Ways to increase PDH?

Remy

Administrator
Based on the recent study by Fluge and Mella, it seems likely that part of the energy problem in MECFS comes from insufficient flux through the pyruvate dehydrogenase complex due to a deficiency of an enzyme, pyruvate dehydrogenase.

I think increasing PDH activity can only be a good thing for us in terms of increasing energy and there are several ways to achieve this. I'm hoping to collect a few of them here in this thread for reference and discussion.

https://www.healthrising.org/blog/2016/12/27/chronic-fatigue-syndrome-energy-problems-fluge-mella-study/

1. Dichloroacetate (DCA)
2. Propionyl-l-carnitine
 
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Remy

Administrator
The obvious place to start is DCA (dichloroacetate).

Differential inhibition of PDKs by phenylbutyrate and enhancement of pyruvate dehydrogenase complex activity by combination with dichloroacetate

Pyruvate dehydrogenase complex (PDHC) is a key enzyme in metabolism linking glycolysis to tricarboxylic acid cycle and its activity is tightly regulated by phosphorylation catalyzed by four pyruvate dehydrogenase kinase (PDK) isoforms. PDKs are pharmacological targets for several human diseases including cancer, diabetes, obesity, heart failure, and inherited PDHC deficiency.

We investigated the inhibitory activity of phenylbutyrate toward PDKs and found that PDK isoforms 1-to-3 are inhibited whereas PDK4 is unaffected. Moreover, docking studies revealed putative binding sites of phenylbutyrate on PDK2 and 3 that are located on different sites compared to dichloroacetate (DCA), a previously known PDK inhibitor.

Based on these findings, we showed both in cells and in mice that phenylbutyrate combined to DCA results in greater increase of PDHC activity compared to each drug alone. These results suggest that therapeutic efficacy can be enhanced by combination of drugs increasing PDHC enzyme activity.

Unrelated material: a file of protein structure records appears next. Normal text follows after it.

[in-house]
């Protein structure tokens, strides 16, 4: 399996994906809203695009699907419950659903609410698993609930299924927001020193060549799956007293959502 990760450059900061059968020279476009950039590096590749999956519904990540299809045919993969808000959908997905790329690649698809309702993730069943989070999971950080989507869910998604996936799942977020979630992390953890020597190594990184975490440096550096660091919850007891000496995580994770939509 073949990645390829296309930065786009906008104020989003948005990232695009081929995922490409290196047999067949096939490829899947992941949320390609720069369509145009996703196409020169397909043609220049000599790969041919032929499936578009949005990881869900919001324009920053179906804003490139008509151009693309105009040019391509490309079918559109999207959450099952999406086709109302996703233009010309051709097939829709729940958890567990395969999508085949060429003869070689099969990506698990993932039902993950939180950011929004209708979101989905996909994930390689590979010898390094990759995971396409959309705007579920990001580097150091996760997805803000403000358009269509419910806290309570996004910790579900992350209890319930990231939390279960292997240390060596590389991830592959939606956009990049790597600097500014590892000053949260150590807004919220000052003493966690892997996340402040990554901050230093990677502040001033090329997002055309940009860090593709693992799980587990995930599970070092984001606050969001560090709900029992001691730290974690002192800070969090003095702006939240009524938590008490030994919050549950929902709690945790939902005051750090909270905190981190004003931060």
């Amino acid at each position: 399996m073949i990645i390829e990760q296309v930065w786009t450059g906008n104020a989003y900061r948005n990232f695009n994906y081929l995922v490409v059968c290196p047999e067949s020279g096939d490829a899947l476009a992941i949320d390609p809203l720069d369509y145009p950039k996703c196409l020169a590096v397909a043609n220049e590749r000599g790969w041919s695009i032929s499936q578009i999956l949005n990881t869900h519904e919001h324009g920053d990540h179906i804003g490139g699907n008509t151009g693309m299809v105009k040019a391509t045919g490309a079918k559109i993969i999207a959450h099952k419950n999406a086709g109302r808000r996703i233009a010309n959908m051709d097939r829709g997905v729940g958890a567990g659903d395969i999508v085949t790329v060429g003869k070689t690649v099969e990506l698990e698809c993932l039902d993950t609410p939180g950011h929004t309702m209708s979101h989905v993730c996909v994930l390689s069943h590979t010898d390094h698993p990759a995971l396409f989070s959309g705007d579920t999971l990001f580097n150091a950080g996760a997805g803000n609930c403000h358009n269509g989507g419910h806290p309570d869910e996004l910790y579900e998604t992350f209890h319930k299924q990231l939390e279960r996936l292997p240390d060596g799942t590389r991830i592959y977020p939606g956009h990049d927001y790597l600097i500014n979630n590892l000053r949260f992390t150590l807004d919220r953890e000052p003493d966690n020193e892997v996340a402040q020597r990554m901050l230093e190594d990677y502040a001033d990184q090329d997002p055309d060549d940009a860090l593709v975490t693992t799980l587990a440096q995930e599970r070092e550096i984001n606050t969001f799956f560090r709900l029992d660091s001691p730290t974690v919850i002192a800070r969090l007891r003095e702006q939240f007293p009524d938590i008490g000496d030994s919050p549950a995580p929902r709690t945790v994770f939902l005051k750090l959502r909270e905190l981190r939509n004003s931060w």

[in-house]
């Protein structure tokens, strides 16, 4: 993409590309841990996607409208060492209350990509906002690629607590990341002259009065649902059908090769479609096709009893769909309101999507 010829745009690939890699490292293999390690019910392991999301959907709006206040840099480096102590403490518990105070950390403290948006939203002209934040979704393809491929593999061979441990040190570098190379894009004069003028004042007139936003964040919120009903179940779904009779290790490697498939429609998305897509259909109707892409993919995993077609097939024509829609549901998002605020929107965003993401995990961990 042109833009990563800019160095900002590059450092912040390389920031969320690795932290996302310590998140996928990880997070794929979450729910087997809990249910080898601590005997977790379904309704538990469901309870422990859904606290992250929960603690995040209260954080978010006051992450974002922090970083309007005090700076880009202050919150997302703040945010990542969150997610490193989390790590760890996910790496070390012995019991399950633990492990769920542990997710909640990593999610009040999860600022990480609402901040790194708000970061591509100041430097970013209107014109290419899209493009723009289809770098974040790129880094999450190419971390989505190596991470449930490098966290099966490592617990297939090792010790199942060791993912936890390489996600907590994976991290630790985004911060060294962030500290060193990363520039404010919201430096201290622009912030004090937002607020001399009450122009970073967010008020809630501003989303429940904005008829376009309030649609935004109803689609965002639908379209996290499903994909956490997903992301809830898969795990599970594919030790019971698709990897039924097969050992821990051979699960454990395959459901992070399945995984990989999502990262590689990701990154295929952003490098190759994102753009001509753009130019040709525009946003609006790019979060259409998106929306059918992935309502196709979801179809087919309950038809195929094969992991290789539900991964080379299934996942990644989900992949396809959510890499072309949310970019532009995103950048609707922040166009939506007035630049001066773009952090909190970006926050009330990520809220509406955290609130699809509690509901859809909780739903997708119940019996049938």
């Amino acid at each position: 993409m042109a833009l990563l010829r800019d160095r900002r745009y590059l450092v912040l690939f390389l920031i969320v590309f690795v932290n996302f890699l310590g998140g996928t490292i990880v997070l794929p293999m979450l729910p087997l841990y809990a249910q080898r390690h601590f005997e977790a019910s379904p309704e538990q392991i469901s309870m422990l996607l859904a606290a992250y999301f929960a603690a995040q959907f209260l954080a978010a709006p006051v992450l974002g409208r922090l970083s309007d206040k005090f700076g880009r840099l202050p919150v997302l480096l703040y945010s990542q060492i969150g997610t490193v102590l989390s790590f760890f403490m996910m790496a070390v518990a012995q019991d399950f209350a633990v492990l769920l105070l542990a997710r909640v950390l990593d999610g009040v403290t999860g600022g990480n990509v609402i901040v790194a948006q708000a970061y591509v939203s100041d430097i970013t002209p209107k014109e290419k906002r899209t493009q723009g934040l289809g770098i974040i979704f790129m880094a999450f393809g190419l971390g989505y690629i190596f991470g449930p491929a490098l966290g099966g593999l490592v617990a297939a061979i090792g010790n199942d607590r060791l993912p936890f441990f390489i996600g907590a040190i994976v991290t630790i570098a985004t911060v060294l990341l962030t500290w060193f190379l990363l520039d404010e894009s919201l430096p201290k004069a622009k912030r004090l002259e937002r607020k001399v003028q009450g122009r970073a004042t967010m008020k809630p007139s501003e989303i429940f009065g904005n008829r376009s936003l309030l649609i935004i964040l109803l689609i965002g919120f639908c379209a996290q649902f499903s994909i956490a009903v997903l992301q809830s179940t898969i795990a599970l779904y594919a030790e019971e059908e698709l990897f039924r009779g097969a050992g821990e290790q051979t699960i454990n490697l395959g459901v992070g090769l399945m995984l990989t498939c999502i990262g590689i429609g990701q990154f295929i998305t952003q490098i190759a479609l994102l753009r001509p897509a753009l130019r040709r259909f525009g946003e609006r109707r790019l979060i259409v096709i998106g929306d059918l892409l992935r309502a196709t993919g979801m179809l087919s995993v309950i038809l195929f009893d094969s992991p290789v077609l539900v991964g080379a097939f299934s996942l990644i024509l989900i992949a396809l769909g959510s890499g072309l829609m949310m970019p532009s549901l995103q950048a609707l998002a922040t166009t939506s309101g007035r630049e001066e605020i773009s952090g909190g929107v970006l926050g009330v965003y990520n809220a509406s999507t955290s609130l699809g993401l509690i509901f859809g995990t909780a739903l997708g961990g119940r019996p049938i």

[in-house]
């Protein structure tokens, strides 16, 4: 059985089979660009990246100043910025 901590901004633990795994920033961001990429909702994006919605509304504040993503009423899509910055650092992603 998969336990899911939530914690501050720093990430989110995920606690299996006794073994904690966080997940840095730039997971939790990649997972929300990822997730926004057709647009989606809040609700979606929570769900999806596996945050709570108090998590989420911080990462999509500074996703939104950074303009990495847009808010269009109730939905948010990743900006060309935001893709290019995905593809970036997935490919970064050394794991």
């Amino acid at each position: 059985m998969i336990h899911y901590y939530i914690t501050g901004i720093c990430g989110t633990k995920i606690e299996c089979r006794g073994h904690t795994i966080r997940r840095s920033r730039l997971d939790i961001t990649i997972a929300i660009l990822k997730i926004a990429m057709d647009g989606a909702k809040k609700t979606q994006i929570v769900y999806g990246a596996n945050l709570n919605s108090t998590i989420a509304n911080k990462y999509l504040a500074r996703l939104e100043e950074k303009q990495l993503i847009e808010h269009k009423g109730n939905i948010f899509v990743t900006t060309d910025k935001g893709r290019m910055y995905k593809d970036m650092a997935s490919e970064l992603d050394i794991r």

@Hip has posted some useful information on dosing as well:

Daily DCA dose recommendations for cancer treatment that I saw here are 10 to 20 mg per kg body weight.

In a study of treatment of congenital lactic acidosis in children, a DCA dose of 12.5 mg per kg body weight was given every 12 hours.

In patients with severe lactic acidosis associated with septic shock, 50 mg of DCA per kg body weight was used; see here.

In a rat study, 5 mg per kg body weight of DCA was used to reduce lactate accumulation in endurance exercising. For humans, that equates to a human dose of 0.8 mg per kg body weight. So for an 80 kg person, the dose would be 64 mg of DCA.

So judging by the cancer doses, typical DCA doses for an 80 kg person would equate to around 800 to 1,600 mg daily. I may try 300 mg of DCA three times daily to start with.
 

Remy

Administrator
Caution is warranted with DCA though as in higher doses, it seems to pretty reliably produce a mostly reversible peripheral neuropathy.

I would think one would want to stay well below the 25 mg/kg dose cited below and perhaps consider the co-administration of thiamine (though it's not clear how well this works, if at all) for prevention.

Neurology. 2006 Feb 14;66(3):324-30.
Dichloroacetate causes toxic neuropathy in MELAS: a randomized, controlled clinical trial.
Kaufmann P1, Engelstad K, Wei Y, Jhung S, Sano MC, Shungu DC, Millar WS, Hong X, Gooch CL, Mao X, Pascual JM, Hirano M, Stacpoole PW, DiMauro S, De Vivo DC.
Author information


Abstract

OBJECTIVE:

To evaluate the efficacy of dichloroacetate (DCA) in the treatment of mitochondrial myopathy, encephalopathy, lactic acidosis and stroke-like episodes (MELAS).
BACKGROUND: